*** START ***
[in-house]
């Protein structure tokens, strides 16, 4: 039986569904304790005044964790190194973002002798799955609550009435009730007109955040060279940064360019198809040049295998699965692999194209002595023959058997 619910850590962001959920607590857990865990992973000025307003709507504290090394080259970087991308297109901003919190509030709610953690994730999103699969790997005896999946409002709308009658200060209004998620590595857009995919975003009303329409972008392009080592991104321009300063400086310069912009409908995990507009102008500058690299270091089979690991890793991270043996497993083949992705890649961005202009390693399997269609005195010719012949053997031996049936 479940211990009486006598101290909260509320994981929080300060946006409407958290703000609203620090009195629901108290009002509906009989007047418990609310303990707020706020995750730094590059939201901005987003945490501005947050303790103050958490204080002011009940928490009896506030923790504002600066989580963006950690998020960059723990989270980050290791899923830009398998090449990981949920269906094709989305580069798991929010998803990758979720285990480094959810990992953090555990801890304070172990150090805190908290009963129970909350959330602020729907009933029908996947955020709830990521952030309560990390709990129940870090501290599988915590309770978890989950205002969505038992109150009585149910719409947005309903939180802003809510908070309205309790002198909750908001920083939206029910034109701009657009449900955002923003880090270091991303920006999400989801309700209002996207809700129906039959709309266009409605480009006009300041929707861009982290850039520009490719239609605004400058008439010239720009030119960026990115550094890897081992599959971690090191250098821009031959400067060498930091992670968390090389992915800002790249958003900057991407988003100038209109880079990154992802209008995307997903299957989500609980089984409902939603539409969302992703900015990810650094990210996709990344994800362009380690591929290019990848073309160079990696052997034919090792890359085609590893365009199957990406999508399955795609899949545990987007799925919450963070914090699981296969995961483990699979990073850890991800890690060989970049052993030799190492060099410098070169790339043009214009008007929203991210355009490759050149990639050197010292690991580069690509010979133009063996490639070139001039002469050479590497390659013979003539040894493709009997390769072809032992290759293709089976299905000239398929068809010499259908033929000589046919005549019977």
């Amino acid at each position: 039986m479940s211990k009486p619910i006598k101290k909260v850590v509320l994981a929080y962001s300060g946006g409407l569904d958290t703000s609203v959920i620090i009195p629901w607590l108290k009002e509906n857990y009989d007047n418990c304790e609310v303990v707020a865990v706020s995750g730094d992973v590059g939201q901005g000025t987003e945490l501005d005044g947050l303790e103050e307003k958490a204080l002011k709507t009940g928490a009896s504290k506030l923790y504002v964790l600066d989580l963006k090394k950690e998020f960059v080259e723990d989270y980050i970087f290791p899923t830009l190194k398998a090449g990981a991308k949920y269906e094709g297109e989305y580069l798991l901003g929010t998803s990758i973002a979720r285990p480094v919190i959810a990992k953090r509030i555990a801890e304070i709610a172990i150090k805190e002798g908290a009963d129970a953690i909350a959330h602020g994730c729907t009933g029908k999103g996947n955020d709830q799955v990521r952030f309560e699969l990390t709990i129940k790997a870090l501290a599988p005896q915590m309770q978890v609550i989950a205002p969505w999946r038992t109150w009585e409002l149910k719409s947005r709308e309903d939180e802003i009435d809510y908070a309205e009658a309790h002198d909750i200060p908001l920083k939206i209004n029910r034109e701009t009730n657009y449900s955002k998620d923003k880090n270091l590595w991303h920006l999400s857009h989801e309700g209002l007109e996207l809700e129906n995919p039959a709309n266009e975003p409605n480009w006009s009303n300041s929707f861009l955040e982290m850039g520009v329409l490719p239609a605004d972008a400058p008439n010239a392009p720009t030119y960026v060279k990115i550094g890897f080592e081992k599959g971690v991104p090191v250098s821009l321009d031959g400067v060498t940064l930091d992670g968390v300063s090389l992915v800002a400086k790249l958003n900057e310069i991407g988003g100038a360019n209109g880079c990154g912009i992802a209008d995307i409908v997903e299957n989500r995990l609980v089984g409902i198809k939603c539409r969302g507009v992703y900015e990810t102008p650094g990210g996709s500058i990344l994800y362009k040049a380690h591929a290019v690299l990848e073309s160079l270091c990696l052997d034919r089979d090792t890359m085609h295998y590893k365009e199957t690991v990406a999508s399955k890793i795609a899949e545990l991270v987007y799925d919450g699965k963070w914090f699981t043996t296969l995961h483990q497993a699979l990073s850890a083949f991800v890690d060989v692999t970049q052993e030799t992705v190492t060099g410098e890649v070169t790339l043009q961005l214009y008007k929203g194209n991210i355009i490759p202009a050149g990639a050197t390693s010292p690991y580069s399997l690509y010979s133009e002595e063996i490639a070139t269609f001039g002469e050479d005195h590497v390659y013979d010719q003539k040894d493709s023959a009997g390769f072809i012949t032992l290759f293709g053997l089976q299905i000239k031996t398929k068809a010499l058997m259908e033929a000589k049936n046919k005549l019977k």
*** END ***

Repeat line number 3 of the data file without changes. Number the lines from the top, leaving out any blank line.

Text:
């Amino acid at each position: 039986m479940s211990k009486p619910i006598k101290k909260v850590v509320l994981a929080y962001s300060g946006g409407l569904d958290t703000s609203v959920i620090i009195p629901w607590l108290k009002e509906n857990y009989d007047n418990c304790e609310v303990v707020a865990v706020s995750g730094d992973v590059g939201q901005g000025t987003e945490l501005d005044g947050l303790e103050e307003k958490a204080l002011k709507t009940g928490a009896s504290k506030l923790y504002v964790l600066d989580l963006k090394k950690e998020f960059v080259e723990d989270y980050i970087f290791p899923t830009l190194k398998a090449g990981a991308k949920y269906e094709g297109e989305y580069l798991l901003g929010t998803s990758i973002a979720r285990p480094v919190i959810a990992k953090r509030i555990a801890e304070i709610a172990i150090k805190e002798g908290a009963d129970a953690i909350a959330h602020g994730c729907t009933g029908k999103g996947n955020d709830q799955v990521r952030f309560e699969l990390t709990i129940k790997a870090l501290a599988p005896q915590m309770q978890v609550i989950a205002p969505w999946r038992t109150w009585e409002l149910k719409s947005r709308e309903d939180e802003i009435d809510y908070a309205e009658a309790h002198d909750i200060p908001l920083k939206i209004n029910r034109e701009t009730n657009y449900s955002k998620d923003k880090n270091l590595w991303h920006l999400s857009h989801e309700g209002l007109e996207l809700e129906n995919p039959a709309n266009e975003p409605n480009w006009s009303n300041s929707f861009l955040e982290m850039g520009v329409l490719p239609a605004d972008a400058p008439n010239a392009p720009t030119y960026v060279k990115i550094g890897f080592e081992k599959g971690v991104p090191v250098s821009l321009d031959g400067v060498t940064l930091d992670g968390v300063s090389l992915v800002a400086k790249l958003n900057e310069i991407g988003g100038a360019n209109g880079c990154g912009i992802a209008d995307i409908v997903e299957n989500r995990l609980v089984g409902i198809k939603c539409r969302g507009v992703y900015e990810t102008p650094g990210g996709s500058i990344l994800y362009k040049a380690h591929a290019v690299l990848e073309s160079l270091c990696l052997d034919r089979d090792t890359m085609h295998y590893k365009e199957t690991v990406a999508s399955k890793i795609a899949e545990l991270v987007y799925d919450g699965k963070w914090f699981t043996t296969l995961h483990q497993a699979l990073s850890a083949f991800v890690d060989v692999t970049q052993e030799t992705v190492t060099g410098e890649v070169t790339l043009q961005l214009y008007k929203g194209n991210i355009i490759p202009a050149g990639a050197t390693s010292p690991y580069s399997l690509y010979s133009e002595e063996i490639a070139t269609f001039g002469e050479d005195h590497v390659y013979d010719q003539k040894d493709s023959a009997g390769f072809i012949t032992l290759f293709g053997l089976q299905i000239k031996t398929k068809a010499l058997m259908e033929a000589k049936n046919k005549l019977k």